In a pre-study, a sample of N = 44 participants (mean age 30.5 years, SD = 7.3, 28 male) from America (n = 27) and other countries rated eight brief statements, expressing relations between two variables X and Y of the type “X co-occurs with Y”; “X is associated with Y,” and so on (see Appendix A in Supplementary Material for the complete list of statements). The statements were presented in an individually randomized order to the participants; only one statement was visible at a time; and going back to previous statements was not possible. The participants judged how strongly they agreed or disagreed that a certain statement expressed a causal relation between X and Y. Judgments were collected on a 7-point scale with the options: “I strongly disagree” (−3), “I disagree,” “I slightly disagree,” “I neither agree nor disagree” (0), “I slightly agree,” “I agree,” “I strongly agree” (3)1. Based on participants' ratings, we selected three types of statements for our main experiments: statements with a neutral causal framing (“X co-occurs with Y”), with a weak causal framing (“X is associated with Y”), and with a strong causal framing (“X leads to Y” and “X causes Y”) (Table (Table11).
We identified the prior credibility of different hypotheses by asking a new sample of N = 42 participants (mean age 30.7 years, SD = 7.5, 16 male) from America (n = 29) and other countries to rate a list of 24 statements (Appendix A in Supplementary Material). Participants judged how strongly they disagreed or agreed that a certain hypothesis was credible. For all hypotheses, we used the phrasing “…co-occurs with…” to avoid the influence of causal framing2. Based on participants' ratings (see Appendix A in Supplementary Material), we selected four statements to use in our main experiments: two were highly credible, the other two were highly incredible (Table (Table22).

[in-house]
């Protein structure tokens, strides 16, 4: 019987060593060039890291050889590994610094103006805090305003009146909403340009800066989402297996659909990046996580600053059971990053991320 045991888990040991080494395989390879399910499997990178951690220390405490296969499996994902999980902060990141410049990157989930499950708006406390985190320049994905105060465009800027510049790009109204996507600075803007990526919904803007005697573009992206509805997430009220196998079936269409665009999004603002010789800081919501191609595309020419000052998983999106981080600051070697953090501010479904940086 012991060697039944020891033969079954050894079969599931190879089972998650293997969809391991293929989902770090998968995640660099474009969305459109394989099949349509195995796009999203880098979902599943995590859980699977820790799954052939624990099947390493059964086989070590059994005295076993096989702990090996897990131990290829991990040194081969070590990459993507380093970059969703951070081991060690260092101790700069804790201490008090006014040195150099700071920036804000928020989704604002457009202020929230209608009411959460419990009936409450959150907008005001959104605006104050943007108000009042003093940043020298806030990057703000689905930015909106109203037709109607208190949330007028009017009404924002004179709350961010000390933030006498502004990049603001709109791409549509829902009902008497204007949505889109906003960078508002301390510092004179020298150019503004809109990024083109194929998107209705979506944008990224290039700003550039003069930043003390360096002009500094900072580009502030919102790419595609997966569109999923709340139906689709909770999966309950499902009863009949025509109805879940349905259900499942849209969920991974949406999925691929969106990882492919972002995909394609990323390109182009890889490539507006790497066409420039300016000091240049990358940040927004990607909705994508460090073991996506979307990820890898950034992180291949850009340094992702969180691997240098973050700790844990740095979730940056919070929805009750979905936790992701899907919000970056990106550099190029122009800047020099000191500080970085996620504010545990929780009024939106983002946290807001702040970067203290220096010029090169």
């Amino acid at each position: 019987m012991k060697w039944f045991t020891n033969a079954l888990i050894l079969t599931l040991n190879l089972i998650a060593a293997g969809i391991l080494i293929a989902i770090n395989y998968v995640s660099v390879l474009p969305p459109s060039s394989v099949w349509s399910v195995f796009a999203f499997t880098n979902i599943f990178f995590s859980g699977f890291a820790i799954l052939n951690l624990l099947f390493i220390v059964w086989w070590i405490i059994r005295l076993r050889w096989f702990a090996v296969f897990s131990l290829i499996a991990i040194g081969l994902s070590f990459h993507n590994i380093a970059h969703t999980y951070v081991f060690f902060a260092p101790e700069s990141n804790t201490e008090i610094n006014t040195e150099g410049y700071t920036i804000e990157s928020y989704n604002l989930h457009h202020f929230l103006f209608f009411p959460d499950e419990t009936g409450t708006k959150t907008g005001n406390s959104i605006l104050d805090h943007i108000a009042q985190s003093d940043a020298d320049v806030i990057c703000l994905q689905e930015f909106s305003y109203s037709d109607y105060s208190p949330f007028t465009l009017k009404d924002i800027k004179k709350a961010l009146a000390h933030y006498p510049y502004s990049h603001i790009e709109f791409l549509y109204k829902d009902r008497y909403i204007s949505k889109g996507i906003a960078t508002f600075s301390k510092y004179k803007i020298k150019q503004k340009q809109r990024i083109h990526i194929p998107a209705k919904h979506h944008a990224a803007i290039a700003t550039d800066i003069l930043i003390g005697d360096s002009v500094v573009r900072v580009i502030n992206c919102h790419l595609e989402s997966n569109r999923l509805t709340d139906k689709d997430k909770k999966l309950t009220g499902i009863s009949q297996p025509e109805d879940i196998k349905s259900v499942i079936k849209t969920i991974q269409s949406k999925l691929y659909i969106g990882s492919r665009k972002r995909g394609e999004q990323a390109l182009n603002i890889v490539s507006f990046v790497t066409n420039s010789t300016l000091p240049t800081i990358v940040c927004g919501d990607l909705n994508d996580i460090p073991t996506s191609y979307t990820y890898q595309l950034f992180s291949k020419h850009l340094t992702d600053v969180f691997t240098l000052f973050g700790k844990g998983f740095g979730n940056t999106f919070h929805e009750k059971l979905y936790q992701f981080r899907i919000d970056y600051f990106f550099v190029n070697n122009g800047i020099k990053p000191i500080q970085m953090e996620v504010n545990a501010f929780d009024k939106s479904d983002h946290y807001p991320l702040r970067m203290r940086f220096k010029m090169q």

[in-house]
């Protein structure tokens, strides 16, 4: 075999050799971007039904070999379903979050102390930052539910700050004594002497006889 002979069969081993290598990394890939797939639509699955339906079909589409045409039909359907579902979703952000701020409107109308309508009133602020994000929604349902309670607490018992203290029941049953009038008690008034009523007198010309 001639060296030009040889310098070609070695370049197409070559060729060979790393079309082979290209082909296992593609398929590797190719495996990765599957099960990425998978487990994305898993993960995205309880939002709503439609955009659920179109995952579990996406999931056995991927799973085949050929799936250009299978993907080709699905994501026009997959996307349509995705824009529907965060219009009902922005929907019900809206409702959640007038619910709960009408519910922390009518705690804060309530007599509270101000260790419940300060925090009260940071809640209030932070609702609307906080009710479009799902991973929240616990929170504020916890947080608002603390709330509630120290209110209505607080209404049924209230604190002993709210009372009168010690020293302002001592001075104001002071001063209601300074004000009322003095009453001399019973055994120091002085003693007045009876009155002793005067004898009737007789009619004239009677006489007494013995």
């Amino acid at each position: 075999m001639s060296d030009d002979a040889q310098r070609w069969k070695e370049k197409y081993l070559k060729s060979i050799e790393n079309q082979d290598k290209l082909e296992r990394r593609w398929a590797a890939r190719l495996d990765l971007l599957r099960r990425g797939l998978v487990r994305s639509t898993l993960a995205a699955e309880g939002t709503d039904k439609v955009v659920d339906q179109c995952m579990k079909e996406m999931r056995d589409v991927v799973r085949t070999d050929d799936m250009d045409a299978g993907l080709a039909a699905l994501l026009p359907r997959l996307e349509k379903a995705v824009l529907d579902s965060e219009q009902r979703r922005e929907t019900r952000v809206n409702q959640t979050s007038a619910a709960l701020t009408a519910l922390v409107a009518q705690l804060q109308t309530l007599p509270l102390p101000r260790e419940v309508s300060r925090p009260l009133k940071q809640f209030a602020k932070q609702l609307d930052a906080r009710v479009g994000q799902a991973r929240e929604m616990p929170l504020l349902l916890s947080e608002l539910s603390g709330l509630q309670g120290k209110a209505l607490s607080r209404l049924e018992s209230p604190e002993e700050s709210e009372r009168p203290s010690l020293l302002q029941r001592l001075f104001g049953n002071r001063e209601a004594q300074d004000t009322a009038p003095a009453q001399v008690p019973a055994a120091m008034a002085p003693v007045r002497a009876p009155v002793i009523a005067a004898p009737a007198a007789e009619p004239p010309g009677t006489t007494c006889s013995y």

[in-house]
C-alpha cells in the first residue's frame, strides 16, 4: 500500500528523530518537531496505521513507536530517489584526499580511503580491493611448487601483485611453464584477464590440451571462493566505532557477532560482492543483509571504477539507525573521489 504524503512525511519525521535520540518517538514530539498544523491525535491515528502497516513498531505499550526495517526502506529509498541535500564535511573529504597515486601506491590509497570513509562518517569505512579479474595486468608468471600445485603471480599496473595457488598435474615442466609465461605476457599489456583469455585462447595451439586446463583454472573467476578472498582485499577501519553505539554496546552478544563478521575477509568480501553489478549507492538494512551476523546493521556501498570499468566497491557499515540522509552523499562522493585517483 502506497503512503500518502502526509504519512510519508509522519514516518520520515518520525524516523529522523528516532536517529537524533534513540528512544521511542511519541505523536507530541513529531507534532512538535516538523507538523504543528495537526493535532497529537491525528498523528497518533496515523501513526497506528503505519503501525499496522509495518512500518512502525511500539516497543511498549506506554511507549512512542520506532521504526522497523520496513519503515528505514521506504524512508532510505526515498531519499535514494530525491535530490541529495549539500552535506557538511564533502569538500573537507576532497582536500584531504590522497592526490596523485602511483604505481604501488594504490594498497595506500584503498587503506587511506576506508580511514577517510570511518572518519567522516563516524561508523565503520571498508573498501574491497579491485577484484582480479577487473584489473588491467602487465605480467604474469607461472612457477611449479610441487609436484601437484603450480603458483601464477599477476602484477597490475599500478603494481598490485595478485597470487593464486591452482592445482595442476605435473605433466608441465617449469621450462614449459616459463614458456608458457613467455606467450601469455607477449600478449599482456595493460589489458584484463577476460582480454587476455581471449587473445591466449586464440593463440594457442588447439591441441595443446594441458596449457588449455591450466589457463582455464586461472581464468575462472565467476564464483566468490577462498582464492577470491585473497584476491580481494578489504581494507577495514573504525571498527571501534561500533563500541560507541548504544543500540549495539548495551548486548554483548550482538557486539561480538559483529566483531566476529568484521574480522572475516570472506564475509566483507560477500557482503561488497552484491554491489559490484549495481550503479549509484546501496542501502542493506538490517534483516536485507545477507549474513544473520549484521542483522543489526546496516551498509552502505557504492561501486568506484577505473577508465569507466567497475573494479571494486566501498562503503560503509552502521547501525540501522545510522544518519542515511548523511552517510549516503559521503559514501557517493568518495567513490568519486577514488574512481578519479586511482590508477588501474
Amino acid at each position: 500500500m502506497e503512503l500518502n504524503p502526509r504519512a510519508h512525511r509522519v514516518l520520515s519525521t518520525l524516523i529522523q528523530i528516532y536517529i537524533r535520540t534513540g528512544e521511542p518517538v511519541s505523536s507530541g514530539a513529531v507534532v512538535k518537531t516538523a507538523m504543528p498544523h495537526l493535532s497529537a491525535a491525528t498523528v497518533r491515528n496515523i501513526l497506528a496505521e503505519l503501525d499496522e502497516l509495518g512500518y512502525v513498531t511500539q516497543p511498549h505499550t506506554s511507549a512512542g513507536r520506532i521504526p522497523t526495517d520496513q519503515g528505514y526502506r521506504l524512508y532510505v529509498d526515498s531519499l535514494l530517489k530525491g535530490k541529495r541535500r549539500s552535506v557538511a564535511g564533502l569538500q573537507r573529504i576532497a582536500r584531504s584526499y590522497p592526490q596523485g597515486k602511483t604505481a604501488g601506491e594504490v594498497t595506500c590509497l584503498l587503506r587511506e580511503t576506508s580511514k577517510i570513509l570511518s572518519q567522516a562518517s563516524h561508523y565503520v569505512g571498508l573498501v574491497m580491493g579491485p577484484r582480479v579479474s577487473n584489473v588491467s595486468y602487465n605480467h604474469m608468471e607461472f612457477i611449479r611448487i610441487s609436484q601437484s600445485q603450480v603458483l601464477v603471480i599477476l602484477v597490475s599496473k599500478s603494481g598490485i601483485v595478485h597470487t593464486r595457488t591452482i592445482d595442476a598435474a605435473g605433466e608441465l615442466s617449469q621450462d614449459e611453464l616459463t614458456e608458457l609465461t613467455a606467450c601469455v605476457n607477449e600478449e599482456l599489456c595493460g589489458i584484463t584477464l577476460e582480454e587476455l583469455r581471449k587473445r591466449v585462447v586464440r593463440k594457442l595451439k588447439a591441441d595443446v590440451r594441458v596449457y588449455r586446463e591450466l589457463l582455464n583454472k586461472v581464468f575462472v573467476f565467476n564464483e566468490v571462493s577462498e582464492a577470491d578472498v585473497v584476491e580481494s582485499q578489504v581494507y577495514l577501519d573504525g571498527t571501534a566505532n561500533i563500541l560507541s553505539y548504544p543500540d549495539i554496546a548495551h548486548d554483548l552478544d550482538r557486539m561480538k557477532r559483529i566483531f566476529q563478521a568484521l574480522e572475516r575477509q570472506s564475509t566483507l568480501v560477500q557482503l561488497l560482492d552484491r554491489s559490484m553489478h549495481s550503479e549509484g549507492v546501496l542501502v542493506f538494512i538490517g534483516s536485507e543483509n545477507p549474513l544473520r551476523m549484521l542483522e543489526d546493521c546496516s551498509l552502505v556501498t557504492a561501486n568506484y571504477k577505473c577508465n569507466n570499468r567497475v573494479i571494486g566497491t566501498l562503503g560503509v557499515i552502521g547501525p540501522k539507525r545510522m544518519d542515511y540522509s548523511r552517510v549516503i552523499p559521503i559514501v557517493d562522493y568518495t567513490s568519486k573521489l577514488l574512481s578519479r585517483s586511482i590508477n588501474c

We conducted a pre-study in order to determine how the description of the sample used in a scientific study influenced the perceived generalizability of the study's results; that is, people's perception that a given study's result applies to many individuals in the general population beyond the sample involved in the study. This pre-study included two questionnaires, which were administered to two different groups of participants. One questionnaire presented descriptions of the samples used in scientific studies, which varied with regard to the number of people involved. The other questionnaire presented sample descriptions that varied with regard to the type of people in the sample. The statements were presented in an individually randomized order to the participants. Only one statement was visible at a time, and going back to previous statements was not possible.
Forty-two participants (mean age 33.5 years, SD = 10.8, 27 male) from America (n = 38) and other countries were presented with a list of six brief statements about a sample of a particular number of participants, e.g., “The study investigates 5 people”; “The study investigates 500 people” (see Appendix A in Supplementary Material for the complete list of items). We found that the perceived generalizability of a study increased with the number of people in the sample of the study.
A new group of N = 41 participants (mean age 33.0 years, SD = 9.7, 26 male) from America (n = 36) and other countries was presented with a list of nine brief statements about samples of particular types of people, e.g., “The study investigates a group of people who sit in a park”; “The study investigates a group of people who work at a university” (see Appendix A in Supplementary Material for the complete list of items). However, focusing on the number instead of the type of people in the sample allowed for a neater distinction between narrowly and widely generalizable results. Therefore, we characterized perceived generalizability as a function of the number of participants in the main vignettes of the experiment (see Table Table33)3.
All experiments were performed, using a 2 × 2 (within-subject) design with explanatory power as dependent variable and prior credibility of the hypothesis being one of the independent variables. The other independent variable was either causal framing, generalizability, or statistical relevance of the reported research study.